There is a song, I think—the water is wide, or deep or long, I cannot make it across, nor am I a bird, so I cannot fly—or something similar. And I cannot see a thing. For we came to a water so deep I could not see through it at all, a black blue, capped in foam so thick I thought I might easily walk across it on my own. If Noh can walk across the water, why can’t I?
 
I spent all that time with the child. Lifting her from her rest, wanting to reassure myself that she was still alive. I wanted to watch her eyes open and shut. Open and shut. I wanted to hold her balled up fist in my own palm. I wanted to run my fingers through the hair that peeled in flakes from her scalp. I do not know how long we spent together in that state of staring. I no longer recognized the debris that floated next to Noh. Now I wonder how far I must have traveled for that little creature, it is a thing I will never know. A child might not meet its mother in a place as wide as this. There are only a few of us. Maybe only three of us. Maybe only two of us. Maybe now, only myself. Alongside Noh, my wonderful girl, floating in the wideness and the water. Watching what can be seen—gray of the ocean, gray of the sky, blue of the ocean, blue of the sky.
 
Here is a thing I know: Once I lived on land. This was before. And I slept on the soft, still, and dry. And there were blankets wrapped around my shoulders by warm hands. Hands through blankets. How does the skin of a soft palm feel?
 
Here is a thing I know: The sky, what it looks like before the rain. So when the child and I looked up from our blinking game, at the sky full of colors without names, I knew how the air would rip open again. I knew how it would happen. The water getting deeper. Noh and I, we lashed ourselves together. And I clung to the child and we rocked. And felt salt against our skin. And let water flood our noses and our mouths. And our hands, they were cold. And I kept my eyes closed. And I hoped the child would do the same.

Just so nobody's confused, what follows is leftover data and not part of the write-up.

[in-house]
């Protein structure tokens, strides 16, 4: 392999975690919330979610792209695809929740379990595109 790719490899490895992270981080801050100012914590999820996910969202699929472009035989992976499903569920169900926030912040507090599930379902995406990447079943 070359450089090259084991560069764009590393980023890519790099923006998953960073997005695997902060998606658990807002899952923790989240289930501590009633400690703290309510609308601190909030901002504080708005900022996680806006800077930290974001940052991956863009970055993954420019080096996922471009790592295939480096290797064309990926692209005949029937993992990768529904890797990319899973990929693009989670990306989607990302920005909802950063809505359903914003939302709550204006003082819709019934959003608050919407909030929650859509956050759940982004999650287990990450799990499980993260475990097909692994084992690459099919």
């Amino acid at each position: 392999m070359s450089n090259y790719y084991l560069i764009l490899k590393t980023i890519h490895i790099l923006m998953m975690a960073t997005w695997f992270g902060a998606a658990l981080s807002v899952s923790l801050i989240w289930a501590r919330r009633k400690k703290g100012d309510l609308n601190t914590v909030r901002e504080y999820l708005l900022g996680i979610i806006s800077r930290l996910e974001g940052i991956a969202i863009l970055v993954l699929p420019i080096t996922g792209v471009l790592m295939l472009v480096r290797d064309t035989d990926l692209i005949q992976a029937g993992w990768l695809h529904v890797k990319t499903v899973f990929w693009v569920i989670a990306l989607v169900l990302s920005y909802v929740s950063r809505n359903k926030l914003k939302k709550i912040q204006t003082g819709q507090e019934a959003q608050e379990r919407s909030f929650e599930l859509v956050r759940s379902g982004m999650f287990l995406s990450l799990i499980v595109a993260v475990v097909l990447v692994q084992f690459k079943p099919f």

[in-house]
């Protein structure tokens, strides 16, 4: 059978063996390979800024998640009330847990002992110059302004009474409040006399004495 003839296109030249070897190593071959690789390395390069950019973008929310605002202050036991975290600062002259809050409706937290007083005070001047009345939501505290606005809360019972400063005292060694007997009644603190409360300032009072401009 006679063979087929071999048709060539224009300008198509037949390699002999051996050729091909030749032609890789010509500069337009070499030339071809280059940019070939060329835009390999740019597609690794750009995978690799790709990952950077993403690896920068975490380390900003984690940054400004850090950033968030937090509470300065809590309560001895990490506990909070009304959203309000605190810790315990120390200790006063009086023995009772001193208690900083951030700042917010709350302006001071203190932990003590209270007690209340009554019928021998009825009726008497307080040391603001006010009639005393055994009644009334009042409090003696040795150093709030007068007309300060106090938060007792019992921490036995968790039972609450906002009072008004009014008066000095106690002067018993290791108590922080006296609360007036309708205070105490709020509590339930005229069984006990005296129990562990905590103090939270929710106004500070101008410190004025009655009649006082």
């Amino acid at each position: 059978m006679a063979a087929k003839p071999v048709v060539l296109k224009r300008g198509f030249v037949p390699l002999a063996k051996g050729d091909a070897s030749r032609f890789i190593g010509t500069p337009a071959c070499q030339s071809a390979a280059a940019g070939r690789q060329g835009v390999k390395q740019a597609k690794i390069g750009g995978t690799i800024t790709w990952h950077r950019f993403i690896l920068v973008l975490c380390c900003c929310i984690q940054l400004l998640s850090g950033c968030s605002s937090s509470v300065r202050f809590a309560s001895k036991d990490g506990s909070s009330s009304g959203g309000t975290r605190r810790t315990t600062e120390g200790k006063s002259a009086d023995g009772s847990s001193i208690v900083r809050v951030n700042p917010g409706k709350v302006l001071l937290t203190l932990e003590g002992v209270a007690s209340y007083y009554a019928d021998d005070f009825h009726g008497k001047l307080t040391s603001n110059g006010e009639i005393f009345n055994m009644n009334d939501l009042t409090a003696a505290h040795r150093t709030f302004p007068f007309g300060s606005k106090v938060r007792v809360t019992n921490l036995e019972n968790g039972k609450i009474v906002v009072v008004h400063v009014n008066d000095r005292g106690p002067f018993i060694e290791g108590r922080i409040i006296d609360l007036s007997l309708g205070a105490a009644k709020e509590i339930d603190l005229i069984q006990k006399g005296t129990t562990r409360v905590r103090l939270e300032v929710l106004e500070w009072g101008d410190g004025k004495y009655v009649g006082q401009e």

And there was nothing.
 
Well, the water was still there. And the sun, he came back. And I slept, still tied tight to Noh. I slept for too long, woke to sun blisters and salt crusted burns along my arms and neck and face.
 
And there was nothing. Nothing. The water was empty for many long distances all around me. Blue. Green. Gray. White foam. Not a branch. Not a length of rope. Nothing. I looked up at the driftwood shelves I built for Noh, still going up and up, still tall as a tree. Up and over my head. But there was nothing sitting safely in their clutches. No bottles full of bones, no rubber ducks, no wooden crates. And I remembered the child. Fallen in somewhere. Sunk to the bottom. Floating far off. God only knows.
 
The waves out here are different. Large. Loud. I sit with Noh, we watch what we can—gray of the water, gray of the sky, blue of the water, blue of the sky. The child, she is gone. My net, gone. The days, I no longer count them.